Special Issue "Future Development of SQL, NoSQL and NewSQL Databases"
Deadline for manuscript submissions: 30 June 2019
Prof. Dr. Jorge Bernardino
Coimbra Polytechnic—ISEC, 3030-190 Coimbra, Portugal
CISUC—Centre of Informatics and Systems of University of Coimbra, 3030-290 Coimbra, Portugal
Website | E-Mail
Interests: big data; data warehousing; database management systems; open source software; decision-making; online analytical processing; business intelligence; NoSQL; NewSQL
“Database Management System” is a comprehensive terminology that refers to a software that interacts with end users and applications and lets the user store, alter, recover, and analyse the stored data. There are three classes of database systems, namely, SQL-Relational Database Systems (RDBMSs), NoSQL Databases, and NewSQL Databases.
Until recently, SQL-Relational Database Management Systems (RDBMSs) were the foundation for managing data. Underlying the RDBMS is the relational model for structuring data and SQL query language for data manipulation and retrieval. The declarative nature of SQL made RDBMS popular, as it enabled users with no technical background to query and manipulate data.
In the past couple of years there has been a remarkable rise in the amount of data that is being generated. “Big data” is a term used to describe this enormous quantity of data, which can be structured, semi-structured, or unstructured. Processing such vast amounts of data requires speed, flexible schemas, and distributed databases. To handle this massive amount of data effectively, two new classes of databases were born: non-relational and more recently new relational—popularly known as NoSQL and NewSQL databases, respectively.
NoSQL databases are also known as Not-only-SQL databases, and belong to the non-relational model. These databases are schema-free and have a flexible schema design that can handle a variety of data. They are scalable and provide high availability, thereby being more favourable to store big data and Internet of Things (IoT) data.
On the other hand, the NewSQL or the modern relational model is designed in such a way that it retains the relational aspect of the traditional RDBMS while simultaneously incorporating solutions provided by NoSQL databases. They are claimed to be the most promising database management systems in addition to being far more adept at handling data than other databases for the ever-increasing IoT and big data.
This Special Issue intends to promote the dissemination of the latest developments, methodologies, solutions, and case studies of SQL, NoSQL, and NewSQL databases. Its objective is to publish high‐quality articles presenting conceptual, theoretical, and experimental contributions, discussing and treating challenges, state-of-the-art, and solutions to a set of currently unresolved key questions including, but not limited to: architecture, infrastructure, performance analysis, optimization, applications, interoperability, scalability, security, etc. Only technical papers describing previously unpublished, original, state‐of‐the‐art research that are not currently under review by a conference or journal will be considered. Possible topics of interest of this Special Issue include, but are not limited to:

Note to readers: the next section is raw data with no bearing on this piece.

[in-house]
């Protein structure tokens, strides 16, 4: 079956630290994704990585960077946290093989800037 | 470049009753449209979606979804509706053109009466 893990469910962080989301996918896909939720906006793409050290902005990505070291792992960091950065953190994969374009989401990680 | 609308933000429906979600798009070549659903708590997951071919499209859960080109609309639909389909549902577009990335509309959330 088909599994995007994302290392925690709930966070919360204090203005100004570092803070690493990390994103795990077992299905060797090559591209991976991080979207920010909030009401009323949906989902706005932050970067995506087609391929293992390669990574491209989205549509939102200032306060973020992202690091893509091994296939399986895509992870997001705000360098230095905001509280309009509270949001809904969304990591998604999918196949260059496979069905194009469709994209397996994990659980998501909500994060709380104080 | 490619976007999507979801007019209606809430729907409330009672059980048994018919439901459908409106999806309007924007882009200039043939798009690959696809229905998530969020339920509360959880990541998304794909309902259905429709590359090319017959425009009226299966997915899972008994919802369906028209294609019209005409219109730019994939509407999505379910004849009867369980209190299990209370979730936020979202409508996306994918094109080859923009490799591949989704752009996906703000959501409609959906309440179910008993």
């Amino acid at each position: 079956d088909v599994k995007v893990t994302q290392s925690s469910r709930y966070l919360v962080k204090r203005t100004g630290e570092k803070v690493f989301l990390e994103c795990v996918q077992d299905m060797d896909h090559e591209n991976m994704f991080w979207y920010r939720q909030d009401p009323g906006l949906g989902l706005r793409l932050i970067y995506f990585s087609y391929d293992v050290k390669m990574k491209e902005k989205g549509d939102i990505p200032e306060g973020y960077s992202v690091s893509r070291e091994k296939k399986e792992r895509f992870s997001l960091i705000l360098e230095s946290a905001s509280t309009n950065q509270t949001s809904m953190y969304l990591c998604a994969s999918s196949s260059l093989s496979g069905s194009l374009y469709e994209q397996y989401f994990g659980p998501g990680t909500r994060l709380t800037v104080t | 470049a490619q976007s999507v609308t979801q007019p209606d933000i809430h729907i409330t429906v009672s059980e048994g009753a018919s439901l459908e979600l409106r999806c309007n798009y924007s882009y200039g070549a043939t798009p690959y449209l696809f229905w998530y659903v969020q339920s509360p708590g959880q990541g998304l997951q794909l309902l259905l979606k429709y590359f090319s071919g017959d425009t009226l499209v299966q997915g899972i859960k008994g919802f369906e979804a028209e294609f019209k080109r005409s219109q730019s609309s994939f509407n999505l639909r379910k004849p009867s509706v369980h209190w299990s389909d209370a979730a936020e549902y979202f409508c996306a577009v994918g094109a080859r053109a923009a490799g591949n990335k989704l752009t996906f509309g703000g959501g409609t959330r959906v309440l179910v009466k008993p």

- Advances in SQL databases;
- Advances in NoSQL databases (e.g., key/value, columnar, document, graph);
- Advances in NewSQL databases;
- Advances in in-memory data management;
- Efficient and effective processing and management of big data;
- Map/Reduce framework and its exploitation;
- Security mechanisms for NoSQL management;
- Availability, reliability, and scalability;
- Performance characterization, evaluation, and optimization;
- Multiple source data processing and integration with MapReduce;
- Storage and computation management of big data;
- Data management for analytics;
- Data warehousing, OLAP, SQL analytics;
- Query processing and optimization;
- Database monitoring and tuning;
- Database security, privacy, access control;
- Database usability;
- WWW and databases;
- Mobile databases;
- Databases for emerging hardware;
- Open source databases.
Prof. Dr. Jorge Bernardino
Manuscript Submission Information
Manuscripts should be submitted online at www.mdpi.com by registering and logging in to this website. Once you are registered, click here to go to the submission form. Manuscripts can be submitted until the deadline. All papers will be peer-reviewed. Accepted papers will be published continuously in the journal (as soon as accepted) and will be listed together on the special issue website. Research articles, review articles as well as short communications are invited. For planned papers, a title and short abstract (about 100 words) can be sent to the Editorial Office for announcement on this website.
Submitted manuscripts should not have been published previously, nor be under consideration for publication elsewhere (except conference proceedings papers). All manuscripts are thoroughly refereed through a single-blind peer-review process. A guide for authors and other relevant information for submission of manuscripts is available on the Instructions for Authors page. Future Internet is an international peer-reviewed open access monthly journal published by MDPI.
Please visit the Instructions for Authors page before submitting a manuscript. The Article Processing Charge (APC) for publication in this open access journal is 1000 CHF (Swiss Francs). Submitted papers should be well formatted and use good English. Authors may use MDPI's English editing service prior to publication or during author revisions.
- database architecture
- database performance
- database security
- large-scale databases